CP: Yeah, absolutely. I think Melbourne, in particular, is a great city that you can perform in. I think that also Australia in some aspects does have its downsides. Like it’s a bit of a thing of Tall Poppy Syndrome here. You can’t get your music out to a wider audience before it takes off somewhere else, which is a little bit difficult for artists like me who are trying to build an image and (position) themselves in the music industry. But I think countries like the UK and America, it’s been helpful to get that support and to have it out somewhere else. And I’m just really lucky that I was able to have that. So, I think in terms of Australia, I think several people have helped me here. I think Wicked Smile, my dad’s new band, and even people from Black Majesty and The Radio Sun have always been supportive of myself. And the community around that has always really helped guide me. So I’m thankful for that aspect of it.
AK: So, in terms of your musical style, which artists would you say have shaped or influenced your musical direction, obviously besides your dad and his projects?
CP: I think that there are many different artists. I love bands like Def Leppard. The Hysteria album has always been a really big inspiration on my music and where I want to take it. And I always love current stuff as well. Like I love the band H.E.A.T. I love Erik Grönwall, he’s just a legend. And I think even women in rock like Lzzy Hale from Halestorm has also been a big inspiration for my music. So, it does vary as I always say, it’s a combination of eighties rock, seventies rock as well and modern rock. So I’m excited to see where I can take it.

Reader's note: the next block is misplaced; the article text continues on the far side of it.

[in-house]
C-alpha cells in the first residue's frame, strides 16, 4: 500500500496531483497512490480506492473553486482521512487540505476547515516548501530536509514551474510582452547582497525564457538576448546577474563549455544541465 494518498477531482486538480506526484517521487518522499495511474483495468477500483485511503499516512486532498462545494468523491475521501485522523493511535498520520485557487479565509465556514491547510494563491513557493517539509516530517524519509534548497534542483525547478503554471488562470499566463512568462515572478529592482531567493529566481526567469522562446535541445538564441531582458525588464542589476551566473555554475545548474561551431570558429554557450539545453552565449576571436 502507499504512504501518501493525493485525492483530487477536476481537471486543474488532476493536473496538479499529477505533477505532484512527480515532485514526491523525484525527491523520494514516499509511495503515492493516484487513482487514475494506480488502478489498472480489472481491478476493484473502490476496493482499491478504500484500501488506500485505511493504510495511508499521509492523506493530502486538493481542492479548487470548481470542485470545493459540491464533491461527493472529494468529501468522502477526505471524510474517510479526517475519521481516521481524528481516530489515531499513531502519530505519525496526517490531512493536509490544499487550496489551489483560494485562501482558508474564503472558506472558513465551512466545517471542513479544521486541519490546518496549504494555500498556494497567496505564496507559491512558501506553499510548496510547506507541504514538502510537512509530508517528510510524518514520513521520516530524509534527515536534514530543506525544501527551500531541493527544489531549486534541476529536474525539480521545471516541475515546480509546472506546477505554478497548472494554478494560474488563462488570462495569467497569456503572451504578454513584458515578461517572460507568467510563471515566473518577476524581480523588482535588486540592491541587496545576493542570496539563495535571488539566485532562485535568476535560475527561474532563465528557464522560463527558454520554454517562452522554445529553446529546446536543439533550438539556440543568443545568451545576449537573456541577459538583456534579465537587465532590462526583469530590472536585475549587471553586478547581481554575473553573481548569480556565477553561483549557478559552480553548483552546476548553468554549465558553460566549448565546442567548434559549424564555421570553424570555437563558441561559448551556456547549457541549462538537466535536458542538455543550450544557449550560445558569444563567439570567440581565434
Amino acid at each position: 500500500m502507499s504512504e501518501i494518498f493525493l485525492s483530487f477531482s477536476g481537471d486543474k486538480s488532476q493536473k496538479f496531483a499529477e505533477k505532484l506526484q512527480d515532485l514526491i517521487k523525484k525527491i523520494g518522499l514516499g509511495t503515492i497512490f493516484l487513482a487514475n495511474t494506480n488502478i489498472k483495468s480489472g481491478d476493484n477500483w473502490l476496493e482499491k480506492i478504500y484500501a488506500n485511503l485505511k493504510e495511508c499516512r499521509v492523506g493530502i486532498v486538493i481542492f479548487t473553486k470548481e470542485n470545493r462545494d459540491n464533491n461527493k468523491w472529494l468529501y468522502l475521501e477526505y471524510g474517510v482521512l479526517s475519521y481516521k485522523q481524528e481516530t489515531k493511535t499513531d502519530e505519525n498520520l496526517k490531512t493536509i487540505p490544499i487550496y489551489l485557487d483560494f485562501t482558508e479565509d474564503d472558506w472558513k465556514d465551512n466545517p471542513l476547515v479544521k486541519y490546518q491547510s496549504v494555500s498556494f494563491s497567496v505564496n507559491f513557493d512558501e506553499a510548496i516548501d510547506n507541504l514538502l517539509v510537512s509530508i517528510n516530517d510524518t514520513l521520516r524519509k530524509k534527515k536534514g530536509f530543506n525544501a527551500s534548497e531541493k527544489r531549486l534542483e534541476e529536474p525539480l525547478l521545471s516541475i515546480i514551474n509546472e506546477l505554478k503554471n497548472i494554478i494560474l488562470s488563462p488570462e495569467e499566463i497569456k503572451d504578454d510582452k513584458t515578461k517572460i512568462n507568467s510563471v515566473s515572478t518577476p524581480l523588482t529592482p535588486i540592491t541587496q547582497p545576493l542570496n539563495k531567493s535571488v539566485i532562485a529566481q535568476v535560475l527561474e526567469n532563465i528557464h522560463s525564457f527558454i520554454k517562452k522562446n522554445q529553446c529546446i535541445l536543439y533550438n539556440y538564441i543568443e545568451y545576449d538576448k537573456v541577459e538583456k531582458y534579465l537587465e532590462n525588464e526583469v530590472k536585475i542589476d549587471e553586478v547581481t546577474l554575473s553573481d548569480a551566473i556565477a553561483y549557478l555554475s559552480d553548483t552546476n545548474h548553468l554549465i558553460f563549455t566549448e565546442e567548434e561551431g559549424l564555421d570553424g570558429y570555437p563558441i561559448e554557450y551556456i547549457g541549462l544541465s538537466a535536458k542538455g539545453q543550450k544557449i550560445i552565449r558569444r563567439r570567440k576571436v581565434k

AK: From a personal point of view, besides music, I would say Netflix has been a bit of a saviour during the lockdown. Which shows have you been watching recently? Is there anything that you can recommend our readers?
CP: I have been watching Cobra Kai – I don’t know if you’ve seen that, but it has elements of eighties rock music that makes its way into the show, which has been cool. I’m an eighties person, so I love watching all those eighties inspired shows. I love Stranger Things as well. So, there was a point, I think it was at the beginning of the year, probably before lockdown. But I have rewatched it since because I love it so much. I showed my dad Stranger Things, so that was a cool experience because my dad only really watches AFL – Aussie Rules Football. That’s probably the number one thing that’s just on repeat in our household in terms of television, especially now that the Brisbane Lions are back up there, on the ladder. I think it was cool to be able to sit down and watch an eighties inspired TV show with him. So, we’ve been watching Cobra Kai and Stranger Things.
AK: You’ve got your new single out now, where do you go from here?
CP: I think performing is always something that I’m looking forward to, and I know I keep going back to that, but it is something that I’m missing at this time. So I look forward to getting out there and getting over to countries like the UK. I’m looking forward to interacting with fans in person worldwide. And I think that’s the big next step as well is just doing a variety of new things that I’ve got lined up. I’ve got a music TV show at the moment in the works as well. So I’m excited about that. So, there are several things that I’m looking forward to in the future.
“Like I Never Loved You” by Cassidy Paris is out now.